Developers of a proposed 27-story luxury condominium project on Wilshire Boulevard won final approval for the high-rise Tuesday, ending a yearlong battle with Westwood homeowners and Councilman Zev Yaroslavsky over the height of the building.
The Los Angeles City Council approved the 97-unit development by an 8-5 vote after Yaroslavsky failed to garner enough support for a proposal to chop the top six floors off the building. The council voted 7 to 6 for Yaroslavsky’s alternative--one vote shy of the eight needed for approval--which would have limited the project to the height of its tallest neighbor.
It is the second time this year that the City Council has rejected a bid by Yaroslavsky to shorten the $75-million high-rise, which has become a symbol to slow-growth advocates of what they perceive as excessive development on the congested Wilshire Corridor.
Last February, the council dumped Yaroslavsky’s proposal to place a 6-story height limit on the high-rise and four others proposed for the corridor, one of the few skyscraper canyons in the city. The projects had been exempted from height limits imposed on the corridor in 1981, and several council members argued that the city had a moral and legal obligation to honor the exemption.
The 27-story project, to be built at 10570 Wilshire Blvd. by Cal Fed Enterprises, is the first of the five developments to be considered by the council since the February vote. In light of Tuesday’s defeat, Yaroslavsky said he was uncertain how aggressively his office would fight to scale back the other proposed high-rises, which range in height from 12 to 24 stories.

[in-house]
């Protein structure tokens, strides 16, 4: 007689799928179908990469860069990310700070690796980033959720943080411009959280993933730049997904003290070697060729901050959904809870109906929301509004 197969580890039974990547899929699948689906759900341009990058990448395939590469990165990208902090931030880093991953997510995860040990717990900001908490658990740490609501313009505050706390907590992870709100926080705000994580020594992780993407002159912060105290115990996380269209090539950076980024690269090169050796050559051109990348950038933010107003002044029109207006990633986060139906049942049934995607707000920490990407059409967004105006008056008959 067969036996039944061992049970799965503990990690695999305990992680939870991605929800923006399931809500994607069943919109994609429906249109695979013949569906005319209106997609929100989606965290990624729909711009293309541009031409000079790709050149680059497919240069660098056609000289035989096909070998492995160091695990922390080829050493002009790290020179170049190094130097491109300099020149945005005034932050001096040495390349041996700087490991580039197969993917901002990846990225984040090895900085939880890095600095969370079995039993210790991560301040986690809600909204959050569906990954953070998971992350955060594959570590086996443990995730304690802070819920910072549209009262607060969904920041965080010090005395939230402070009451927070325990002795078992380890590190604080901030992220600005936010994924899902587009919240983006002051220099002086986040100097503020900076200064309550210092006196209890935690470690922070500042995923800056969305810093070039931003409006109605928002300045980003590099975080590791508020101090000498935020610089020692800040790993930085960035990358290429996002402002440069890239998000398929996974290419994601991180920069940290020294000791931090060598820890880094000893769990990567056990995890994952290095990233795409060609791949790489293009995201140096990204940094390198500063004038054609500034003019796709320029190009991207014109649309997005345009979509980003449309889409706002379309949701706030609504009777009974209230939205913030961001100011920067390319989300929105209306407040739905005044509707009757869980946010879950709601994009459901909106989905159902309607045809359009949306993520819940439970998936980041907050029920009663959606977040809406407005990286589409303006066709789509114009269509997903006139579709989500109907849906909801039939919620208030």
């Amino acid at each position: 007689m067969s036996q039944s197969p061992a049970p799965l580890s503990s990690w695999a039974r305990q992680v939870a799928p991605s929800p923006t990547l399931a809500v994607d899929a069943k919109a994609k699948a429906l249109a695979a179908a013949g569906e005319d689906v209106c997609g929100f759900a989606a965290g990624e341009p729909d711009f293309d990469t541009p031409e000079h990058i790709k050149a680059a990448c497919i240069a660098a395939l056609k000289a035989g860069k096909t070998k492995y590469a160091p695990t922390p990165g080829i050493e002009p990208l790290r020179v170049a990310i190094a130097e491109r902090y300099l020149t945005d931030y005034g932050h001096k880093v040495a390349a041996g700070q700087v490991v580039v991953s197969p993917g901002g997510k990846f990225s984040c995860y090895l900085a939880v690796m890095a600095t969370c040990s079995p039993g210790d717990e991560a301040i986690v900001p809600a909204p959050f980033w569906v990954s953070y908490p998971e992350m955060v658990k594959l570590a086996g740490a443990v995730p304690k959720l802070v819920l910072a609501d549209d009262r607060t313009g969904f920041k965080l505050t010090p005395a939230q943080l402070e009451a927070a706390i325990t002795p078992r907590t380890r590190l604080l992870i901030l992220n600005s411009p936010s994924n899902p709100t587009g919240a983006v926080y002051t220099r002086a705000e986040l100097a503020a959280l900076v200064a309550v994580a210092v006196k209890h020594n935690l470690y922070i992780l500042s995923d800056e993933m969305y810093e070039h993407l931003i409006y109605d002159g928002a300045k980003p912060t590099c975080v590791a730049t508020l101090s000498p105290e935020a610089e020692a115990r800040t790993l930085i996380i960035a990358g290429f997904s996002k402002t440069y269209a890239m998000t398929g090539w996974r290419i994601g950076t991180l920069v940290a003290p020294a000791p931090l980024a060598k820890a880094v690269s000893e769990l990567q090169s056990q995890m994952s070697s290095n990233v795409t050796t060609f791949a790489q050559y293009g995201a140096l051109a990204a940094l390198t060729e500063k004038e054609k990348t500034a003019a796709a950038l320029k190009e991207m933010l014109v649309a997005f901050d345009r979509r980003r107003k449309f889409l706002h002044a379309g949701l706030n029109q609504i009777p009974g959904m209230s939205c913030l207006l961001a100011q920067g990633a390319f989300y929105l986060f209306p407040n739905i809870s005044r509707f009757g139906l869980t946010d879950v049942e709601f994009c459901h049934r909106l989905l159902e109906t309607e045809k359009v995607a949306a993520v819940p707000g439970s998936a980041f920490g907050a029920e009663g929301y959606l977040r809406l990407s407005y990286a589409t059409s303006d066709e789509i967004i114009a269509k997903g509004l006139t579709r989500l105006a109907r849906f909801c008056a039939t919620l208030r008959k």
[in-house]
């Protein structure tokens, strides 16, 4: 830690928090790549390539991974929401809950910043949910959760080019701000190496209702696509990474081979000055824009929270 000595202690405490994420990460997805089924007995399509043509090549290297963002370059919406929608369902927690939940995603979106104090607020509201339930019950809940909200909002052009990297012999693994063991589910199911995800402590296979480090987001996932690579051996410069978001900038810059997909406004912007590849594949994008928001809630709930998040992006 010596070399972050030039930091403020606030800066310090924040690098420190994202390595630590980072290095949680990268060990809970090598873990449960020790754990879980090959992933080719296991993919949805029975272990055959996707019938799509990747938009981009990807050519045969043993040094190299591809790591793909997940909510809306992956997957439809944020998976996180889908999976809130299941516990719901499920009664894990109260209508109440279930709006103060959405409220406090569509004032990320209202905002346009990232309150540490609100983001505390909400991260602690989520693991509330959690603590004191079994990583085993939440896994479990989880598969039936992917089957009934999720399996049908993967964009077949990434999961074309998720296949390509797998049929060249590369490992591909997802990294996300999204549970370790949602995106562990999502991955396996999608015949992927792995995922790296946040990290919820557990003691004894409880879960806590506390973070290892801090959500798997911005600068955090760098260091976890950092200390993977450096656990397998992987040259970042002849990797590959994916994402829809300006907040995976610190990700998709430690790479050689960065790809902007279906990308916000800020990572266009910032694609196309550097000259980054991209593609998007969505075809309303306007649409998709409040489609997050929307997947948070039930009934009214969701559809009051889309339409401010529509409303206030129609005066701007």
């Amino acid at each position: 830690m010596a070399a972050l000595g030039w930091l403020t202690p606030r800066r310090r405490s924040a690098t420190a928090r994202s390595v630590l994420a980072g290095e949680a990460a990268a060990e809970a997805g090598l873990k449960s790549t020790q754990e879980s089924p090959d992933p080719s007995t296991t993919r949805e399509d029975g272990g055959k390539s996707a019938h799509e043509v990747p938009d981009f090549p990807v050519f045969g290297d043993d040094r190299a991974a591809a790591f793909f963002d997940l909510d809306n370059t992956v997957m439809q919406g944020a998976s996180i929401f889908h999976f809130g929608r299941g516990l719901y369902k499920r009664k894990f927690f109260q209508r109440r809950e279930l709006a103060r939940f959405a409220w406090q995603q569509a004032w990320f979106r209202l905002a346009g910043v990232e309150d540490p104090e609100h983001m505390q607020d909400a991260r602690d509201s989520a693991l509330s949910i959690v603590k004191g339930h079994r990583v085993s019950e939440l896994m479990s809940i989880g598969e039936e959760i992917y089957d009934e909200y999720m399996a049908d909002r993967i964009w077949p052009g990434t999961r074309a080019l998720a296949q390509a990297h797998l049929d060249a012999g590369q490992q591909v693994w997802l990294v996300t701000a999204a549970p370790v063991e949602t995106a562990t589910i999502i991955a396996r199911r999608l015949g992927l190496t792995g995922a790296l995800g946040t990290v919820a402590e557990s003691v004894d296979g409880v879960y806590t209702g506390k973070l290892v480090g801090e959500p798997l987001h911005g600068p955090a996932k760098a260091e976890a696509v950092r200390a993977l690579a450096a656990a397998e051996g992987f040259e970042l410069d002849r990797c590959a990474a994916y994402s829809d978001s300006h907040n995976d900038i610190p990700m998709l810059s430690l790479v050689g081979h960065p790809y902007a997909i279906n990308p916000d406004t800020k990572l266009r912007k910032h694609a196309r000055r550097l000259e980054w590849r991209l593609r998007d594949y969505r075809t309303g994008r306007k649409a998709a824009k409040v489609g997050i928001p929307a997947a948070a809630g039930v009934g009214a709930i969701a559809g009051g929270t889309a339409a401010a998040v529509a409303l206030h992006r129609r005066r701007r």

“The message the council is sending is pretty clear,” Yaroslavsky said. “The objective of the community should now be to focus on quality design on the remaining projects, whether they are tall or short. If development is going to occur in that community, it ought to be of the highest quality, not of the highest altitude.”
Laura Lake, president of Friends of Westwood, one of two homeowner groups that has opposed the Cal Fed project, used the council action Tuesday to promote her candidacy for City Council. Lake is one of several candidates for Yaroslavsky’s seat in next April’s election. Yaroslavsky is expected to give up his seat to run for mayor.
“It is a pattern of losing that is continuing to harm our community,” said Lake, who hopes to win the election by appealing to voters’ concerns about development and the environment. “The majority of the council is not responsive to design and environmental concerns.”
Squeeze Into Building
Cal Fed has opposed any effort to reduce the project’s height, arguing that a redesign would be costly and that a shorter building would not address residents’ concerns about congestion and high density. R. Craig Overturf, president of the company, said Cal Fed would build 97 units even if it had been required to squeeze them into a shorter building.
“It is better to have 97 units in a tall, slender building than to squash them into a smaller building,” he said.
In August, the city’s Planning Commission approved the 27-story building, endorsing a recommendation by Kenneth C. Topping, the city’s planning director. Topping made his recommendation after the Westwood Design Review Board--a recently created citizens’ panel that advises the Planning Department on architectural and aesthetic considerations--was unable to agree whether the height of the building should be reduced.
Friends of Westwood and Westholme Homeowners Assn., which represents residents of a 16-story condominium building next to the proposed high-rise, appealed the Planning Commission action to the City Council. It was the first appeal of a ruling under the Westwood design-review ordinance, which was passed in January to give residents a greater say in the design of new projects.